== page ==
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Progressive Rock CD Reviews

Spheric Universe Experience


Review by Gary Hill

I remember an old pun that said, “the problem with music today is too much sax and violins.” Well, you won’t find either of those here. What you will find is a metallic form of progressive rock that draws a lot of comparisons to Dream Theater. Why did I mention that pun, then? Because the problem with this album is too much metal. When you get your head pounded over and over again it doesn’t matter how great the instrumental work or the evocative vocals are. Your brain becomes numb and it all starts to blend in together. They do seem to sense this and break it up for short periods, but the recovery period is not long enough to really work. It’s a shame, too because these guys are really talented and the music is well composed and powerful. It just all starts to sound the same after a while.

This review is available in book format (hardcover and paperback) in Music Street Journal: 2007 Volume 4 at

Track by Track Review
Keys kick this off in nice fashion, then a super crunchy, metallic structure takes over. They drop it back to a distant take of this sound (like a performance that is literally “called in,” then come back up moving it into the song proper, a frantic crunch fest that has “Dream Theater” written all over it. It moves out into a more epic metal approach for the chorus. A series of changes and alterations makes up the rest of this. At times they move into more prog like motifs. At other points they power it out into nearly pure metal. Keyboards and guitar both get smoking solos (with the keys seeming to quote “Flight of the Bumblebee” at one point). They move it out into a beautifully powerful piano dominated ballad movement later. The final mode is more metallic prog with its eyes on DT. This is one heck of a thrill ride.
Keyboards with a spoken recitation creates the motif for this short cut. After a while in this style they power it out into a smoking neo-classically tinged jam that’s quite crunchy and powerful. It’s kind of like Rush’ “La Villa Strangiato” with neo-classically tinged Eurometal and some pure classical music thrown into the mix. They turn it darker to an almost gothic metal sound as they carry on. This segues straight into the next number.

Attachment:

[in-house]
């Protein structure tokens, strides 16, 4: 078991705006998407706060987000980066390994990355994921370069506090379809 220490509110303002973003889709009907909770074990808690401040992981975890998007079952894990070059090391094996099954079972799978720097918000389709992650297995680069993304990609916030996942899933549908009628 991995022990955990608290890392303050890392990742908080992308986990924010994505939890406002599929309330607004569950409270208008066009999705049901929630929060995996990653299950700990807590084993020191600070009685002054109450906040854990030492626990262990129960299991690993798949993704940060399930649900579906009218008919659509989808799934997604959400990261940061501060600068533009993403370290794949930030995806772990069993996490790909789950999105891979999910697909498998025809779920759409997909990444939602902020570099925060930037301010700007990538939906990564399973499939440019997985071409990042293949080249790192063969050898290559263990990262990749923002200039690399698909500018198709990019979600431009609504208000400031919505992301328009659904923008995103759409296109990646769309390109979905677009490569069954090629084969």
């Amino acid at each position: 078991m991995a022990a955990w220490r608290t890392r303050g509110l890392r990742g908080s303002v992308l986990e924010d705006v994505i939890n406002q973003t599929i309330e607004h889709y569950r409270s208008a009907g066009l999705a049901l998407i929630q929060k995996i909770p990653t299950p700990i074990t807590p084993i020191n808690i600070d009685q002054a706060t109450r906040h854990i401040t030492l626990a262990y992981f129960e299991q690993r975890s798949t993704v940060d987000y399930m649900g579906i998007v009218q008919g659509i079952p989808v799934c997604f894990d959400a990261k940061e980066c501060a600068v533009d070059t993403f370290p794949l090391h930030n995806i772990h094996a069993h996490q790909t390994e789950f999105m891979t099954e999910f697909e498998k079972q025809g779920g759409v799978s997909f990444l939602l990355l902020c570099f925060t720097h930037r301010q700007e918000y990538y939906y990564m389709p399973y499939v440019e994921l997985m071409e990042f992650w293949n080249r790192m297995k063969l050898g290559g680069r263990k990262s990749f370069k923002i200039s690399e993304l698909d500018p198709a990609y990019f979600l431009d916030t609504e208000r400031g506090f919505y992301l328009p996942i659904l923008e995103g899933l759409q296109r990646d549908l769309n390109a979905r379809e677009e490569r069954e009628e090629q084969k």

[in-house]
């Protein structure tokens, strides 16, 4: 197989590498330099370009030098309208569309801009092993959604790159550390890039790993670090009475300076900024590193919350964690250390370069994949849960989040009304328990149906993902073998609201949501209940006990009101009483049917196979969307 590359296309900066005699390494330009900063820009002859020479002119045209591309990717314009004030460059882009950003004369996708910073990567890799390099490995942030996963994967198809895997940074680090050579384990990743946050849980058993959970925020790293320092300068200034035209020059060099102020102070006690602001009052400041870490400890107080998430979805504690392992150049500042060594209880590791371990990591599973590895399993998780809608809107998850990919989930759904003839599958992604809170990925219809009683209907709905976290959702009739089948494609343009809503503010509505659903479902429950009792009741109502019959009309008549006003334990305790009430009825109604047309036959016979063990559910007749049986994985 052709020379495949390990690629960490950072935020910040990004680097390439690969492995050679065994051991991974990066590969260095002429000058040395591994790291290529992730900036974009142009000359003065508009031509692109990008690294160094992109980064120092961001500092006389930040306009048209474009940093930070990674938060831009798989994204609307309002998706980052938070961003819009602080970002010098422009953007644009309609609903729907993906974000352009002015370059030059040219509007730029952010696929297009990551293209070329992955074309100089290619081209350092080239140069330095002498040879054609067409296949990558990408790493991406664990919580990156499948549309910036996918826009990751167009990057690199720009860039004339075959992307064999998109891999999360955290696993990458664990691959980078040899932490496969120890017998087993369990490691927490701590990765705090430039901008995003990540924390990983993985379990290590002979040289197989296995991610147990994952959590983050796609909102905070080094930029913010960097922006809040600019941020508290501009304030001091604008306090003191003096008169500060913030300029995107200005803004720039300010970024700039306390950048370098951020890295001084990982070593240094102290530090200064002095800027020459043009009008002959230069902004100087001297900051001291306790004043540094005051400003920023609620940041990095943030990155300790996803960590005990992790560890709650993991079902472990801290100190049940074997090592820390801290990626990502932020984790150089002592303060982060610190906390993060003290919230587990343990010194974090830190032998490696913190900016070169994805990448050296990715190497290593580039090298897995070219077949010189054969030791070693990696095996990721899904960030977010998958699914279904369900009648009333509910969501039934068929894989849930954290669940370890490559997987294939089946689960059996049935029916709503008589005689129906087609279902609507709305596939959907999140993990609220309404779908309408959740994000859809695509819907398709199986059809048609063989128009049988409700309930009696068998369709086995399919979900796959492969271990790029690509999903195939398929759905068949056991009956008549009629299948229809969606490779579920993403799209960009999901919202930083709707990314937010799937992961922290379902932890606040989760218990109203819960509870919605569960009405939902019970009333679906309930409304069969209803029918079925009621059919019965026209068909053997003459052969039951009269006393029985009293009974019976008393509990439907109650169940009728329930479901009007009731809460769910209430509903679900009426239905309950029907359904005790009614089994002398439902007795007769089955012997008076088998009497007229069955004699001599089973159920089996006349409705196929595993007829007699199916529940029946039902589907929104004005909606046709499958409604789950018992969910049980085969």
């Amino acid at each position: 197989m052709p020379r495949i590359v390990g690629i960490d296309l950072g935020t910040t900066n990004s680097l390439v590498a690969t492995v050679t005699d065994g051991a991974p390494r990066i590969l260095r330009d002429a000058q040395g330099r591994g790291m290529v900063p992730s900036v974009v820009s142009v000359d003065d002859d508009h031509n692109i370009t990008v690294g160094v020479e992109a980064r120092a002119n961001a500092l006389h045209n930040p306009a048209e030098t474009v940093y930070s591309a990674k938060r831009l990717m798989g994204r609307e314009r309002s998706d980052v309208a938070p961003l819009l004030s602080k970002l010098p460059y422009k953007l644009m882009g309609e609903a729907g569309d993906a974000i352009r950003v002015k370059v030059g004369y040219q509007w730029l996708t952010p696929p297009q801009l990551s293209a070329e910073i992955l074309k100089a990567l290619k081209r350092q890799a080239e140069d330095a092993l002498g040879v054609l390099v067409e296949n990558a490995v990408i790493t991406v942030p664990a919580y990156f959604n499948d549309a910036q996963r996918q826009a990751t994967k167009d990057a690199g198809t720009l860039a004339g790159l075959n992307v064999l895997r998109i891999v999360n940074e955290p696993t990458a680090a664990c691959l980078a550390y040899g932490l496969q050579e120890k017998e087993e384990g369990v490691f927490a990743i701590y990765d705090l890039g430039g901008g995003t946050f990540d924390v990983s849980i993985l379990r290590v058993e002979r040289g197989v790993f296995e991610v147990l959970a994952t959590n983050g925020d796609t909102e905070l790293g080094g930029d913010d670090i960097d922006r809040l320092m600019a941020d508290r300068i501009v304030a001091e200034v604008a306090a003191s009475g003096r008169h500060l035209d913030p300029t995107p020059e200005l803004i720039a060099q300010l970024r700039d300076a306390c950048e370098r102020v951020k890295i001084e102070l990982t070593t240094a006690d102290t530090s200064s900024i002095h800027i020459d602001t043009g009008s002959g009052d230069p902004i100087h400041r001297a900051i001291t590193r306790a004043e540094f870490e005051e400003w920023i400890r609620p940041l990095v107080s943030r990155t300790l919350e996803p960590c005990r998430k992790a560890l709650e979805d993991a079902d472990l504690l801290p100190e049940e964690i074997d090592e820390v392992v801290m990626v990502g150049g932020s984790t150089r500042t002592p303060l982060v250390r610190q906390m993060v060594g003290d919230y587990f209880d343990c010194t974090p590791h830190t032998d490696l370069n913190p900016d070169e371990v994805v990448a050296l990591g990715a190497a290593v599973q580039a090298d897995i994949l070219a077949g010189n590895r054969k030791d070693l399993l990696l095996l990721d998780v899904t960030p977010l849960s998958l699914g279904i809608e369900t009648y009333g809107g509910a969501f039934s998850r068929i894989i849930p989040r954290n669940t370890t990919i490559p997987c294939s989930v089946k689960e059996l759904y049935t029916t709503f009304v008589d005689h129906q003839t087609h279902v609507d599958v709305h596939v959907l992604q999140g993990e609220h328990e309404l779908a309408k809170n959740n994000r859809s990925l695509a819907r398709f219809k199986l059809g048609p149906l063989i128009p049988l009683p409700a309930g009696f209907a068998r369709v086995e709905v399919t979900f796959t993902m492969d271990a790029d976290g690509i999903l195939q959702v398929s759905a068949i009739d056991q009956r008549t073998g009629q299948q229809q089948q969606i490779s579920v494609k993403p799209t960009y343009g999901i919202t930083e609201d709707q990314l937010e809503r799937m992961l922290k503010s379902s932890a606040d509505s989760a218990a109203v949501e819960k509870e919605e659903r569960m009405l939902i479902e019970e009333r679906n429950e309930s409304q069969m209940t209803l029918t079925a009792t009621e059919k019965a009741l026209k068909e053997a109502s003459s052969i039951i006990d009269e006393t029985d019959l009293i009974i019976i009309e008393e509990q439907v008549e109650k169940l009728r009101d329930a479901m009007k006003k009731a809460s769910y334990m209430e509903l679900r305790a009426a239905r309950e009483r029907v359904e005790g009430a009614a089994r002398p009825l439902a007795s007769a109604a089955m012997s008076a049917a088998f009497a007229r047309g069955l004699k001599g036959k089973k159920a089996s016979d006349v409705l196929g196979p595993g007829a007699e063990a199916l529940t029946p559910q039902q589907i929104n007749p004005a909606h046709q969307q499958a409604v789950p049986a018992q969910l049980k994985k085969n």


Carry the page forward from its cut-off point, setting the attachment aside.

The Inner Quest
In what is becoming a familiar pattern, keys are the first thing heard here. They power it out with metallic fury as a time and this is slightly off timed, crunchy rocker that again makes on think of Dream Theater. The smoking instrumental break that takes it later is killer. So, is the verse that follows with piano pounding out over the top of the vocals. This screams out later in a powerhouse jam that does an almost perfect job of integrating progressive rock instrumentals into an almost pure heavy metal backdrop. They return to the main song structure for a time before turning out to the killer outro.
Neptune's Revenge
Rather than start this with keys we get the sounds of a storm and waves pounding a shore. A man shouts in the background it a language I don’t know. The band finally screams out in more metallic prog fury. This thing is another scorching slab of music with keys creating some powerful music over the metallic backdrop. This one works quite well, but the formula is getting a bit old by now.
Stormy Dome
They must have sensed that it was ripe for a change. Here we get a short keyboard dominated instrumental that is both pretty and sedate. It never rises anywhere near metallic and piano eventually ends it.
World of Madness
The piano that leads this off makes me think of something from Going For the One era Yes. Of course, that vision doesn’t remain long, though. When the metallic fury pounds in it begins to look like we’re back into DT territory again. They move it out instead into something more like Rush. Then a more melodic pattern takes over for a time before we shift out into a hard-edged fusion segment. More metallic sounds take over for the entrance of the vocals. When the singing does return so do the Dream Theater shadows. The instrumental break, though, brings in more of those Rush elements. After this section, they launch back out into the verse chorus structure and it’s more in a Euro-metal motif. DT returns after this for another instrumental break. The vocal arrangement here is cool. A twisted instrumental section is also a nice touch as it the spoken female vocal clip that come in over a later portion of that segment.